The Buccanneers have had a similar issue when it comes to balancing their play-calling under Arians, who has developed a reputation for being a pass-happy play-caller who neglected the run game. This season the Buccaneers rank near the bottom in every rushing statistic so far: They are the 6th worst team in yards per game (96.3) and have the 4th fewest rushing attempts in the entire league (277) this season.

Now I know that Cook and Jones are not comparable to one another because Cook is one of the best running backs in the NFL. He is second in yards in the NFL this season with 1250 through 12 games. Ronald Jones is having a great season up to this point when they chose to give him the ball. This season Jones is averaging 5.1 yards per carry, and he has 820 yards on the season. He is well on his way to eclipsing 1000 yards for the first time in his career.

Failing to play to QBs strength

Another similarity between the 2018 Vikings and the current Buccaneers is how they both fail to play to the strengths of their quarterbacks.

Cousins has excelled running play-action under center. In his first season with the Vikings, however, Cousins was often operating out of the shotgun with minimal play-action opportunity because teams just didn’t fear the Vikings 30th ranked rushing attack. Things progressively got worse throughout the season. The offensive line wasn’t able to protect Cousins from the pass rushers who knew JDF and his pension for passing the ball.

Brady heavily relied on play-action in two of his final three seasons with the New England Patriots — they ranked top-5 in most play-action passes run. Tampa averaged the second-most yards per pass (10.4) when operating out of play-action with Winston last season, only trailing the Tennessee Titans. But Tampa ran the third-fewest play-action passes.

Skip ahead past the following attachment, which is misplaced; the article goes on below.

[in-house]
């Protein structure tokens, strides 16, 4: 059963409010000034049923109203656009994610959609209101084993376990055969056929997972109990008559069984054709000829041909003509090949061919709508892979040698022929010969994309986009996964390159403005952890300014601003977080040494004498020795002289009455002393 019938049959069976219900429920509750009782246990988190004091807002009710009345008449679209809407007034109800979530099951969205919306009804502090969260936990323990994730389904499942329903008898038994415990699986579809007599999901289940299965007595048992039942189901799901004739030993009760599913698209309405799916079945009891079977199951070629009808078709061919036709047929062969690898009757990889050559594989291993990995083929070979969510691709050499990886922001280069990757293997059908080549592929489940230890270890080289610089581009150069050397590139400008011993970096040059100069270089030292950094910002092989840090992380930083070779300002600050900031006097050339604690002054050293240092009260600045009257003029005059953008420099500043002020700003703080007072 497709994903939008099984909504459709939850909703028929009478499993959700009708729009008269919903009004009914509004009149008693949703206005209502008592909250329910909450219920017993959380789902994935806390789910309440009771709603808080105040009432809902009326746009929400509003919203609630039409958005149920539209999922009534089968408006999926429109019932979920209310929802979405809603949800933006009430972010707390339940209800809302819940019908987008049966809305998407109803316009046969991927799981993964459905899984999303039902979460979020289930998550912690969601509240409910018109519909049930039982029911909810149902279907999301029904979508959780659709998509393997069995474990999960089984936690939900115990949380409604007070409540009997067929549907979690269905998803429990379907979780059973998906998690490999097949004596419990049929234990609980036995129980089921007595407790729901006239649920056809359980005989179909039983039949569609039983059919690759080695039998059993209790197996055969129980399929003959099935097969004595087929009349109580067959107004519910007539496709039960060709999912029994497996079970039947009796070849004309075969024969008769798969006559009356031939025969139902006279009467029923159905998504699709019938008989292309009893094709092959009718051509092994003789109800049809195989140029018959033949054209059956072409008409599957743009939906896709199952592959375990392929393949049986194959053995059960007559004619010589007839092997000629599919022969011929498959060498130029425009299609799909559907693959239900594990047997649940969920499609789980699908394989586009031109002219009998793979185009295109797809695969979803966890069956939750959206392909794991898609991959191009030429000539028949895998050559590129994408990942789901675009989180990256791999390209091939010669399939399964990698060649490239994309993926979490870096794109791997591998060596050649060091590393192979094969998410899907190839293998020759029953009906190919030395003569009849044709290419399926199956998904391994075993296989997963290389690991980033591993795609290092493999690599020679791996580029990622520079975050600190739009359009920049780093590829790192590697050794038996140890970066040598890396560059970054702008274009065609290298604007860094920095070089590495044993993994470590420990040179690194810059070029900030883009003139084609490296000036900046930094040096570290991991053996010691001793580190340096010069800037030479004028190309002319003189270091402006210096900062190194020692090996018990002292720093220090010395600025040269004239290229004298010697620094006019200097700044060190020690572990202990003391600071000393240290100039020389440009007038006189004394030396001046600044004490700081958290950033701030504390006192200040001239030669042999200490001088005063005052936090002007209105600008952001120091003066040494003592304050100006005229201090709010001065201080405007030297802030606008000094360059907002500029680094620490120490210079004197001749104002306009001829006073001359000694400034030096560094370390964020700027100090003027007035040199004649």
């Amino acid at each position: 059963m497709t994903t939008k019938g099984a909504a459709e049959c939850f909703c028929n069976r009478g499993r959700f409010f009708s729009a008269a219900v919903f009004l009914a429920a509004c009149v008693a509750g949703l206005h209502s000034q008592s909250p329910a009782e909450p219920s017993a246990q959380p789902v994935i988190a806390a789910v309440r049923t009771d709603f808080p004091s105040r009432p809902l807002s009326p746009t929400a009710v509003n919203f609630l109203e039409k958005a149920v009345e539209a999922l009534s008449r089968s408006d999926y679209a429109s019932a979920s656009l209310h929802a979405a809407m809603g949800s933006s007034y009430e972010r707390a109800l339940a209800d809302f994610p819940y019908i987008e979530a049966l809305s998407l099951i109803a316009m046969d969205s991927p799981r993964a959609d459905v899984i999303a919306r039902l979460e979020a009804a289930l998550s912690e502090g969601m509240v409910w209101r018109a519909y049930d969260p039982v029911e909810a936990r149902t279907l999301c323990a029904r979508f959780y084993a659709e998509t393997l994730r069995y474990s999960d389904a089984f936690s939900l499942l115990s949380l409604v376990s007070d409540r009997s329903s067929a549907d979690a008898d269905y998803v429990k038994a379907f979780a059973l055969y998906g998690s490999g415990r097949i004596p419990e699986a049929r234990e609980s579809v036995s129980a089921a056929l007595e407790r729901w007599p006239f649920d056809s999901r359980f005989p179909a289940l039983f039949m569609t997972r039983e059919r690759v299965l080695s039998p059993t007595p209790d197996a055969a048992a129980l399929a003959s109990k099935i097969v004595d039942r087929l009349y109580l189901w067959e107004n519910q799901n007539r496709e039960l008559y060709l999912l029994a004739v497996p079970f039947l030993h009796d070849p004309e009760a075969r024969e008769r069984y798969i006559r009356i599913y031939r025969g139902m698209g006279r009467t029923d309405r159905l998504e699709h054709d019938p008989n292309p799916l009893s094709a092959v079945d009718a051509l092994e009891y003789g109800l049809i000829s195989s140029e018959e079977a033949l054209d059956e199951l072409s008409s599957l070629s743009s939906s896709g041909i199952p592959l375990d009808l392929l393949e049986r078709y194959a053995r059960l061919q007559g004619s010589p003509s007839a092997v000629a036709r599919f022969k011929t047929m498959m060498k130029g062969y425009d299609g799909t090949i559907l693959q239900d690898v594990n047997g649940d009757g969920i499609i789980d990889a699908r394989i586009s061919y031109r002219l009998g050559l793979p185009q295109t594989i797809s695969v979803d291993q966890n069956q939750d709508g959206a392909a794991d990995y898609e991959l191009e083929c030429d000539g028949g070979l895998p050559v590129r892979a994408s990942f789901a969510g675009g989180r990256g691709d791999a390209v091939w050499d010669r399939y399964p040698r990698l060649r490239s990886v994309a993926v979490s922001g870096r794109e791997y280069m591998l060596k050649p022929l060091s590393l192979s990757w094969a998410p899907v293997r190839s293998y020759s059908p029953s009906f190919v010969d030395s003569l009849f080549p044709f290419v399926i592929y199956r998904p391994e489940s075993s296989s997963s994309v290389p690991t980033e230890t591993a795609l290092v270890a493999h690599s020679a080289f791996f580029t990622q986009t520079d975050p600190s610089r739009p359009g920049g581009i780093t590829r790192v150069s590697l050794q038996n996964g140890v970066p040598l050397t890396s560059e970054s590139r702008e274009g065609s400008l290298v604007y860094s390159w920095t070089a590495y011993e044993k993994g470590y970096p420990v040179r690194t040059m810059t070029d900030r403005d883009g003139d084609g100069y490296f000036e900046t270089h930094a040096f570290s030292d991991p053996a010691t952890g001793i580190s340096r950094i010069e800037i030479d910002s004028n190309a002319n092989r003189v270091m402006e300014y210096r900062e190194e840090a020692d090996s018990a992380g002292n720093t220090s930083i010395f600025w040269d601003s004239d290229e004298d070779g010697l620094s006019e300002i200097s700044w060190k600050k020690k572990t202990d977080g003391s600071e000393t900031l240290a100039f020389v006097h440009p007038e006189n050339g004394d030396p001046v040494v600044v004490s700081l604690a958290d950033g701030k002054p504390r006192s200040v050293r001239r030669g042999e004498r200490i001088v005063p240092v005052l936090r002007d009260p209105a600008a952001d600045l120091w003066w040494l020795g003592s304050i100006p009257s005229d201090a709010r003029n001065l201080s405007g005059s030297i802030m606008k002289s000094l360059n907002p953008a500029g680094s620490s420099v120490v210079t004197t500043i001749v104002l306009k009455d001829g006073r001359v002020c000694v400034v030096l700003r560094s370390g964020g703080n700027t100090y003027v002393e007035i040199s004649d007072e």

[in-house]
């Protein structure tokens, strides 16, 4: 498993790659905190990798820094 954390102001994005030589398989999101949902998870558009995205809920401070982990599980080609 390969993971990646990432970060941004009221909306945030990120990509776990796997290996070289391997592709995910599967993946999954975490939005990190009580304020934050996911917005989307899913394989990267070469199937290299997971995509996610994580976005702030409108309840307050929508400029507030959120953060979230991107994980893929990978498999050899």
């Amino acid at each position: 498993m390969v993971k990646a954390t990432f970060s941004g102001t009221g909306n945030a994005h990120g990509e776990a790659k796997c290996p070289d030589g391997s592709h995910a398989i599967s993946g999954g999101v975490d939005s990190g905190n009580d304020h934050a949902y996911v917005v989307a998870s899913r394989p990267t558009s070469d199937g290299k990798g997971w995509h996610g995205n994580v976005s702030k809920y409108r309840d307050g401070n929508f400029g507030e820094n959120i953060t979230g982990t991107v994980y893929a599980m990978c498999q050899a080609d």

This season the Bucs still rank near the bottom in play-action plays despite averaging 9.3 yards per play when they use it.

How the Vikings defense should play the Buccaneers 

Let’s look back at the Vikings-Patriots game from two years ago. At this game, New England capitalized on JDF’s inability to adapt and kept an incredibly light tackle box. The Vikings only ran the ball a total of 13 times for 95 yards, with Cook leading the way with nine carries for 84 yards.

When you have a running back getting 9.3 yards per carry, you would think that they would get the ball more than nine times. Without having to worry about the run game, the Patriots focused on doubling up Thielen and Diggs, forcing Cousins to find another option through the air to beat them. Thielen and Diggs finished the game with 10 catches and 77 yards total.

As recently as two weeks ago the Chiefs did something incredibly similar at the start of the game. They played two deep safeties early, doubling up Godwin and Evans, forcing Brady to use Rob Gronkowski more to beat them. If the Vikings are without Eric Kendricks, they will have a tough time dealing with Gronk in the middle, but I believe that they should employ a similar style of defense early in the game, daring Arians to change his pass-happy game plan and force them to use Ronald Jones instead of relying on Evans, Godwin and Brown.

Brady has consistently struggled in games where he is unable to step up into the pocket due to interior pressure this year. I would love to see Zimmer go back to pushing edge rushers inside on clear pass situations, forcing Brady to either make a quick decision or roll out of the pocket. This would take advantage of a weakened Tampa interior offensive line that is missing their center, A.Q Shipley.

If the Vikings are to keep their hopes alive for the playoffs, they need to steal a game in Tampa. A look into their recent past can provide them with some insight on how to defend this dynamic passing offense with playmakers all over the field.